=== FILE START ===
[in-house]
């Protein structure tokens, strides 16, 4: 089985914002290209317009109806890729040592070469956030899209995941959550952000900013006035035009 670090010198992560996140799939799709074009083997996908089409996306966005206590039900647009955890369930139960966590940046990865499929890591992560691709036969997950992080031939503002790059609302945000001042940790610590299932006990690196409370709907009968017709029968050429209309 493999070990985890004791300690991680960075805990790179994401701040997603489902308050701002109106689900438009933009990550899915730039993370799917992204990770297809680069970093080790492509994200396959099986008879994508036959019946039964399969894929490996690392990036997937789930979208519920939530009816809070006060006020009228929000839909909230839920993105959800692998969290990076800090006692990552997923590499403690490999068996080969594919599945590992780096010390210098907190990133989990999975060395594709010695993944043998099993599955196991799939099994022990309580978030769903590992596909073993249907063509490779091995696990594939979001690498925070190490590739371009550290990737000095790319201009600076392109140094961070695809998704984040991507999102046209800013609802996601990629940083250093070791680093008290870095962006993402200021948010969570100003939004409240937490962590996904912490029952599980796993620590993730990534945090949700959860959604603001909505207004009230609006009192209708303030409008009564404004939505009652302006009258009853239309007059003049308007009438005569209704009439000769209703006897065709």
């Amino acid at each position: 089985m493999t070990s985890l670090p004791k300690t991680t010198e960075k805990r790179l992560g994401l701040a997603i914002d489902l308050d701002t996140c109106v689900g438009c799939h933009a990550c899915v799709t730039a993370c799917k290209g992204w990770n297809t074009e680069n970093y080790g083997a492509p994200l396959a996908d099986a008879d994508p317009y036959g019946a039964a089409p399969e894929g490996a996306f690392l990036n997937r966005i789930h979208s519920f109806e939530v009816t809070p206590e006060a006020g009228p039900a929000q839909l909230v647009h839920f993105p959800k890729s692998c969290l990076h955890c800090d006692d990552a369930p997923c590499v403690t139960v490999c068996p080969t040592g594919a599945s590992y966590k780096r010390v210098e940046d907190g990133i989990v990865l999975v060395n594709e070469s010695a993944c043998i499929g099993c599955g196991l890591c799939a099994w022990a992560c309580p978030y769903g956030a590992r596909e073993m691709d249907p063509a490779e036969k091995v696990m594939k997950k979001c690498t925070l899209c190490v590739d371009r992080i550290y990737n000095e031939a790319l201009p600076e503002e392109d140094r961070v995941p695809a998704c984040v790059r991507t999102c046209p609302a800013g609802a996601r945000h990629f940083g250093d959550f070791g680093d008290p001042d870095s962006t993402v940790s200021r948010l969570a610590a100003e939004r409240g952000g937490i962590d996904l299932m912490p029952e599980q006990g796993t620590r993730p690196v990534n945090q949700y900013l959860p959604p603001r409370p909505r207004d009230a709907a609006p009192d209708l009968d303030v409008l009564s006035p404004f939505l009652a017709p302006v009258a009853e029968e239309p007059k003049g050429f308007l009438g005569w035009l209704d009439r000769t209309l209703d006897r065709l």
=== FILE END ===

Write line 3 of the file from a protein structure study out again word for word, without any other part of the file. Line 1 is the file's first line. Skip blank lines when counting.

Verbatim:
């Amino acid at each position: 089985m493999t070990s985890l670090p004791k300690t991680t010198e960075k805990r790179l992560g994401l701040a997603i914002d489902l308050d701002t996140c109106v689900g438009c799939h933009a990550c899915v799709t730039a993370c799917k290209g992204w990770n297809t074009e680069n970093y080790g083997a492509p994200l396959a996908d099986a008879d994508p317009y036959g019946a039964a089409p399969e894929g490996a996306f690392l990036n997937r966005i789930h979208s519920f109806e939530v009816t809070p206590e006060a006020g009228p039900a929000q839909l909230v647009h839920f993105p959800k890729s692998c969290l990076h955890c800090d006692d990552a369930p997923c590499v403690t139960v490999c068996p080969t040592g594919a599945s590992y966590k780096r010390v210098e940046d907190g990133i989990v990865l999975v060395n594709e070469s010695a993944c043998i499929g099993c599955g196991l890591c799939a099994w022990a992560c309580p978030y769903g956030a590992r596909e073993m691709d249907p063509a490779e036969k091995v696990m594939k997950k979001c690498t925070l899209c190490v590739d371009r992080i550290y990737n000095e031939a790319l201009p600076e503002e392109d140094r961070v995941p695809a998704c984040v790059r991507t999102c046209p609302a800013g609802a996601r945000h990629f940083g250093d959550f070791g680093d008290p001042d870095s962006t993402v940790s200021r948010l969570a610590a100003e939004r409240g952000g937490i962590d996904l299932m912490p029952e599980q006990g796993t620590r993730p690196v990534n945090q949700y900013l959860p959604p603001r409370p909505r207004d009230a709907a609006p009192d209708l009968d303030v409008l009564s006035p404004f939505l009652a017709p302006v009258a009853e029968e239309p007059k003049g050429f308007l009438g005569w035009l209704d009439r000769t209309l209703d006897r065709l």